Behind the Scenes

Winter in the Vineyards: How to Prune Grapevines Video with Double-Pruning Technique

Ever wondered how to prune a grapevine? While grapevines are dormant during winter, they still require a great deal of care. Pruning is the first step in nurturing these plants for the following season, and this critical work is completed during January and February (and even in December for some vineyards). Our Cabernet Sauvignon, Merlot and Petit Verdot vines are cordon trained, and we leave only a two-bud spur per vine to grow grapes for the following season. Two buds allows for two shoots to grow per vine in spring, keeping our vines in balance. This technique dramatically reduces the number of grape clusters per vine, concentrating the fruit flavors our winemakers desire.

In this how to prune grapevines video, we discuss our approach to double-pruning the Jordan estate vines each season for increased efficiency and vine health. Learn more about what happens to the grapevines while they are enjoying their winter sleep.

Watch our Other How to Prune Grapevines Video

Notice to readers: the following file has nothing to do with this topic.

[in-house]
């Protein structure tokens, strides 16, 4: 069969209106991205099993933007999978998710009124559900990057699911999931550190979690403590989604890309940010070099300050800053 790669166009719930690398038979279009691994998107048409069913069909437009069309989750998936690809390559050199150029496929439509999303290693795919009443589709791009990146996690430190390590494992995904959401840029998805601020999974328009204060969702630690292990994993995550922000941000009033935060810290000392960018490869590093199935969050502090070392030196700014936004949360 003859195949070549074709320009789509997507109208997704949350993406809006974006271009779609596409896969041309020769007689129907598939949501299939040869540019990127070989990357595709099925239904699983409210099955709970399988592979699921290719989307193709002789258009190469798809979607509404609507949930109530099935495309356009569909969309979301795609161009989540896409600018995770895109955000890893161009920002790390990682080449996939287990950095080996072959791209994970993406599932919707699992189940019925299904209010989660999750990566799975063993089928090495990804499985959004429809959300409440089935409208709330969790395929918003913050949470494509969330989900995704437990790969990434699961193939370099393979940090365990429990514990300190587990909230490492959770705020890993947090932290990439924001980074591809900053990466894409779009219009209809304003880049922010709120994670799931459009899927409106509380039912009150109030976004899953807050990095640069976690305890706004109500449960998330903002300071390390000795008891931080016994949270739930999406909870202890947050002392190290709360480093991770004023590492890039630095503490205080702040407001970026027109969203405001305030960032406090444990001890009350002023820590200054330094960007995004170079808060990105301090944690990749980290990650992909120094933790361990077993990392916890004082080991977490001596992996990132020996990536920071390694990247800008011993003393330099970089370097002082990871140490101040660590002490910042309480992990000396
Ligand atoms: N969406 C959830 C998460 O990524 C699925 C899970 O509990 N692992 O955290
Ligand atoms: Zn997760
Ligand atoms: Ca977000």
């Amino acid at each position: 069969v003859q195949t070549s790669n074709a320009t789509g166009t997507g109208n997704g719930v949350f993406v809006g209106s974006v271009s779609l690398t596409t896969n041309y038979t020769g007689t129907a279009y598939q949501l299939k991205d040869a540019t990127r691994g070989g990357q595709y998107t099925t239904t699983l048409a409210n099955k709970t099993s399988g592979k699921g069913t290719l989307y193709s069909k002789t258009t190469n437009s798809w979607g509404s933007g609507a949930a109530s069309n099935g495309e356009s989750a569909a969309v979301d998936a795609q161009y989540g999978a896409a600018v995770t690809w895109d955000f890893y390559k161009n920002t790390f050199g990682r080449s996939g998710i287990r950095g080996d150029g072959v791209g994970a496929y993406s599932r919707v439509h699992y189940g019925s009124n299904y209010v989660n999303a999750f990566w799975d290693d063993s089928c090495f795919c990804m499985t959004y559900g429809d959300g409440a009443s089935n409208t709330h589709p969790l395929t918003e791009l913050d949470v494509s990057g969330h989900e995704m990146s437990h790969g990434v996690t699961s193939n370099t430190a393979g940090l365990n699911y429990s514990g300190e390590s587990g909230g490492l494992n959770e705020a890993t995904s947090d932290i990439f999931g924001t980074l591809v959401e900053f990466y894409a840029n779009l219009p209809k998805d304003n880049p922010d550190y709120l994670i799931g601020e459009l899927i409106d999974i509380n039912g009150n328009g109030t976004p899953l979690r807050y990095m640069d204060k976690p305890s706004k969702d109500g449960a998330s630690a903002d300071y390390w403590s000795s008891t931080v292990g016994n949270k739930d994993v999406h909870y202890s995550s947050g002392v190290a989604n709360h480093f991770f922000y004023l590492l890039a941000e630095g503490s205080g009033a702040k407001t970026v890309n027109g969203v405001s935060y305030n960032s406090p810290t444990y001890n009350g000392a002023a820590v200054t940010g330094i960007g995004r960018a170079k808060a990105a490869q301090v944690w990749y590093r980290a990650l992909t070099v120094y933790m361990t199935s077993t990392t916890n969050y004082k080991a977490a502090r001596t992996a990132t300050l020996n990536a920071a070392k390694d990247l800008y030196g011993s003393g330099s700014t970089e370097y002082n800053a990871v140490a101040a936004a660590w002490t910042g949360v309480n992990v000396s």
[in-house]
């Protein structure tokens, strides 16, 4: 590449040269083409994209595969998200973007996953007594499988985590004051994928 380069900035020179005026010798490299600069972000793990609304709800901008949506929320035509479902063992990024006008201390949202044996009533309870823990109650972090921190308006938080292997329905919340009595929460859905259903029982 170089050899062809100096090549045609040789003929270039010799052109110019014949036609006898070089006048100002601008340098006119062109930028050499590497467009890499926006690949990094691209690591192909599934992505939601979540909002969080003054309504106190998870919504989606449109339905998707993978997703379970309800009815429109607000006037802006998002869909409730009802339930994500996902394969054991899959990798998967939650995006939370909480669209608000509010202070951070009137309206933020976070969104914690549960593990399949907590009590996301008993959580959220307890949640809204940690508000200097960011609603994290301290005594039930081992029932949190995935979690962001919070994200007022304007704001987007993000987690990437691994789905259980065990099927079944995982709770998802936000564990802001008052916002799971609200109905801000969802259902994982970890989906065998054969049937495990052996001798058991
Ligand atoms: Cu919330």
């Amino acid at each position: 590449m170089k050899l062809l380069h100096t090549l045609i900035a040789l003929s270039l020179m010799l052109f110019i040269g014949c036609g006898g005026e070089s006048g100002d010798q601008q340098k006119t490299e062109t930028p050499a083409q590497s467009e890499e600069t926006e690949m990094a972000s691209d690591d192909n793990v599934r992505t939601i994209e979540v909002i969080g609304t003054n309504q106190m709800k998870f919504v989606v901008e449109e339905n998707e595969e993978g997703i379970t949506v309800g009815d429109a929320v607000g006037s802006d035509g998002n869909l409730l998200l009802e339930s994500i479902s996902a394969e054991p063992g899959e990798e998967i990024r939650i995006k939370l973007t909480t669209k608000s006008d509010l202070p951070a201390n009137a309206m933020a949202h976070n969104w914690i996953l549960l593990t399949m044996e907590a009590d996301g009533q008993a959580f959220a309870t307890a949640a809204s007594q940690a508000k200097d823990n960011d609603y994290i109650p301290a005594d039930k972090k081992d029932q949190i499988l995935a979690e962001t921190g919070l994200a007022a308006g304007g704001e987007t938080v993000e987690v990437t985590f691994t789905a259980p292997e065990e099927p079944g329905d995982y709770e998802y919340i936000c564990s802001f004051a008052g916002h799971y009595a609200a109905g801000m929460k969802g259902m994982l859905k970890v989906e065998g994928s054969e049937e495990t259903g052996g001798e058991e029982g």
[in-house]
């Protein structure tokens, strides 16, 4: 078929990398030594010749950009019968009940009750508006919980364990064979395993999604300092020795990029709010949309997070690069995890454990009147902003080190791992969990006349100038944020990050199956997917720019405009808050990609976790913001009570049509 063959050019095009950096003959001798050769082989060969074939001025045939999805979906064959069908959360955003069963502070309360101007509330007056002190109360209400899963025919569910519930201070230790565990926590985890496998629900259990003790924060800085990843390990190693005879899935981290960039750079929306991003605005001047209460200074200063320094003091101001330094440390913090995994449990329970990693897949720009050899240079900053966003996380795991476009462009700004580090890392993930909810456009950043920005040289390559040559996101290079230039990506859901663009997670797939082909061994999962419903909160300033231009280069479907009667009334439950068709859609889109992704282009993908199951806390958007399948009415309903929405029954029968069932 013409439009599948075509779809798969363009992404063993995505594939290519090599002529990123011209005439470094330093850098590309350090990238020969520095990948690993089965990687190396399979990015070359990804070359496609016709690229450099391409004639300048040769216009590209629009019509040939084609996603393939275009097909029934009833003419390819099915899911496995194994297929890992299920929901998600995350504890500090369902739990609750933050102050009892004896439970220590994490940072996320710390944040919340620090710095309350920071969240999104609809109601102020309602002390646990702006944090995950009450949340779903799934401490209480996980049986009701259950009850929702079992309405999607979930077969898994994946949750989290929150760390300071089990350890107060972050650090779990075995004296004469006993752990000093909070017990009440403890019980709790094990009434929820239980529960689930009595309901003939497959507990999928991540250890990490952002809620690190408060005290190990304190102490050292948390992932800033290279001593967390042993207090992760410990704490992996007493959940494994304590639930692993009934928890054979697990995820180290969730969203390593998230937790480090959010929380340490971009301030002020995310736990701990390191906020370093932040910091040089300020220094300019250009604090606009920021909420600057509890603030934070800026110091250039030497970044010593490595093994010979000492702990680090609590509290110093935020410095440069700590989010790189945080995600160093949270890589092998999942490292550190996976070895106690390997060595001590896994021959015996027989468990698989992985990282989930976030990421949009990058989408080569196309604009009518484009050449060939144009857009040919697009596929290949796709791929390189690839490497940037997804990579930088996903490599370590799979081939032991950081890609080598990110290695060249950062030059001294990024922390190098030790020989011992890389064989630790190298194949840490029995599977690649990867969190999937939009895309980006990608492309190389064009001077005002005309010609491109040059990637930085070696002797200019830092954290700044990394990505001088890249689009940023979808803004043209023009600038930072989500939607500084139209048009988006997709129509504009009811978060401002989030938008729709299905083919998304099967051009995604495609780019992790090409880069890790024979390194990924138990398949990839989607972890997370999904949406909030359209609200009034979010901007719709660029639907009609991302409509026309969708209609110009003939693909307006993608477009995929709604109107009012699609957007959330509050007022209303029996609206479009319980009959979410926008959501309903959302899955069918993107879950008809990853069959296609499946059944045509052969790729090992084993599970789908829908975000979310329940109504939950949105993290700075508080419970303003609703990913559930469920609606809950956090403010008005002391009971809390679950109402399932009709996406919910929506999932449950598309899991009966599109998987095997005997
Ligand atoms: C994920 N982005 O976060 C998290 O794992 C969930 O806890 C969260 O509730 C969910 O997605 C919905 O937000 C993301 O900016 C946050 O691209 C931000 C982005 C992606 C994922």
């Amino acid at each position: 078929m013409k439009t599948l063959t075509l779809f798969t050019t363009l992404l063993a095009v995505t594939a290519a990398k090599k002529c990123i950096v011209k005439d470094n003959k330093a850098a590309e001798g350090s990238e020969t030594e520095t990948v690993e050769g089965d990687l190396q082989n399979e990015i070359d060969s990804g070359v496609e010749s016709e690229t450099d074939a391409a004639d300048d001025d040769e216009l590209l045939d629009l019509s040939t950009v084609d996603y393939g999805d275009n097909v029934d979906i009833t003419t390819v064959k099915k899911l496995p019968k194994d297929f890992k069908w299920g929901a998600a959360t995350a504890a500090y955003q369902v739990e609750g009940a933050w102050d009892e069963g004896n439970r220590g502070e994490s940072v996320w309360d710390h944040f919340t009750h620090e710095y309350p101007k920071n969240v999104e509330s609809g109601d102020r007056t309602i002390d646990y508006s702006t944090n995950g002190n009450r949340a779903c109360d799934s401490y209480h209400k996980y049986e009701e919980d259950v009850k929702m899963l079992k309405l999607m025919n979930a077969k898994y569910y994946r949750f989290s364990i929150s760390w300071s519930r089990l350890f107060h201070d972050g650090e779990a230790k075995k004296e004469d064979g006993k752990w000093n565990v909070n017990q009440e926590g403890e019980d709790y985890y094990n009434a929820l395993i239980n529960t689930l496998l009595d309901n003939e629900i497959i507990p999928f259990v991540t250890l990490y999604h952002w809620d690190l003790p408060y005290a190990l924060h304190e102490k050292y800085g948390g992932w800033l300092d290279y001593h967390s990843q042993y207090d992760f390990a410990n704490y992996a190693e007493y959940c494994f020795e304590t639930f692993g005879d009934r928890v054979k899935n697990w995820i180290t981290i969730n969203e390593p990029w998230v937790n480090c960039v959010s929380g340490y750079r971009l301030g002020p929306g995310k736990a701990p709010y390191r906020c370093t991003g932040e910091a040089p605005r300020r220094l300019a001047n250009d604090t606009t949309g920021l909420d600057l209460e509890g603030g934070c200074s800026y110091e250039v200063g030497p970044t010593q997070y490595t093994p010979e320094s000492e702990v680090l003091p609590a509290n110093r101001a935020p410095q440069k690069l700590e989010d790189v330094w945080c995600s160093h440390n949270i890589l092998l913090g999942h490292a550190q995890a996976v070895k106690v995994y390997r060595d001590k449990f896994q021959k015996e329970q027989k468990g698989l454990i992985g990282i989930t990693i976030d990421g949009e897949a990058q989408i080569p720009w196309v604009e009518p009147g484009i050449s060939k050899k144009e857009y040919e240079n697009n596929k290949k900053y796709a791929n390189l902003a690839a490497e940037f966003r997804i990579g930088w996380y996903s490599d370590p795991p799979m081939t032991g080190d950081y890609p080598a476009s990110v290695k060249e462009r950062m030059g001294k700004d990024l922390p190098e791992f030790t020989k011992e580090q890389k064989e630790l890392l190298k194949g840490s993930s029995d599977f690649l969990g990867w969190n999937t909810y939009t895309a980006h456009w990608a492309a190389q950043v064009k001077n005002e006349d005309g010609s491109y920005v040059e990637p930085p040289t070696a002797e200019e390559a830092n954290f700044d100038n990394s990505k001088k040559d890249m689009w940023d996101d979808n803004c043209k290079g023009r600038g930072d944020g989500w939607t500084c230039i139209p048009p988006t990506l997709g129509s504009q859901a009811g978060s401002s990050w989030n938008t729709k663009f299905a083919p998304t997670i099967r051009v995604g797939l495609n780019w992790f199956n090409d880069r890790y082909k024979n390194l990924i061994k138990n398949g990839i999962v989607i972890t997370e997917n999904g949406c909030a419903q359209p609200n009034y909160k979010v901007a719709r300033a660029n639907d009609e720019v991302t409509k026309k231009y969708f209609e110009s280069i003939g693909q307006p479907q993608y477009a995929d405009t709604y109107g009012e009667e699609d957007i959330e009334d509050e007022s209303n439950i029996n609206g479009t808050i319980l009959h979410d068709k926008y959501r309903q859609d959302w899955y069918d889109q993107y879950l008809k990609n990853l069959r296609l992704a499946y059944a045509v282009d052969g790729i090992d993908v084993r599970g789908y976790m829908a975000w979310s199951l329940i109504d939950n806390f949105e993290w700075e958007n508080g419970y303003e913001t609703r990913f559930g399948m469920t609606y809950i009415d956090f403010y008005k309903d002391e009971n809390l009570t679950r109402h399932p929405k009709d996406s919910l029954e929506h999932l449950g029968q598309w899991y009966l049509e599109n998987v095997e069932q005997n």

What is budbreak? Grapevine vineyard video

[…] Sonoma County Winegrape Commission created a great video about the life of a vine, beginning with pruning. Here’s an advance look at the exciting lifecycle of a vineyard, which we will talk about on […]

Clyde Waite

Awesome! Lot of time and effort in these articles, thank you!

Cabernet vineyard grape veraison | video, photo

[…] started changing color in Alexander Valley between July 14-28, depending on when the vineyard was pruned and the microclimate of that vineyard. Jordan’s Alexander Valley vineyards are anywhere from 40 […]

Jordan Winery experiment: machine pre-pruner grapevine pruning

[…] healthy is just as important as keeping the plants healthy, so we are experimenting with a new double-pruning technique using a machine called the Visio pre-pruner. The machine pruner handles the first, most […]


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Lisa Mattson

Videographer, photographer, writer and publicist. Find me on weekends trying to capture footage of the elusive Jordan Estate jack rabbits and turkeys.

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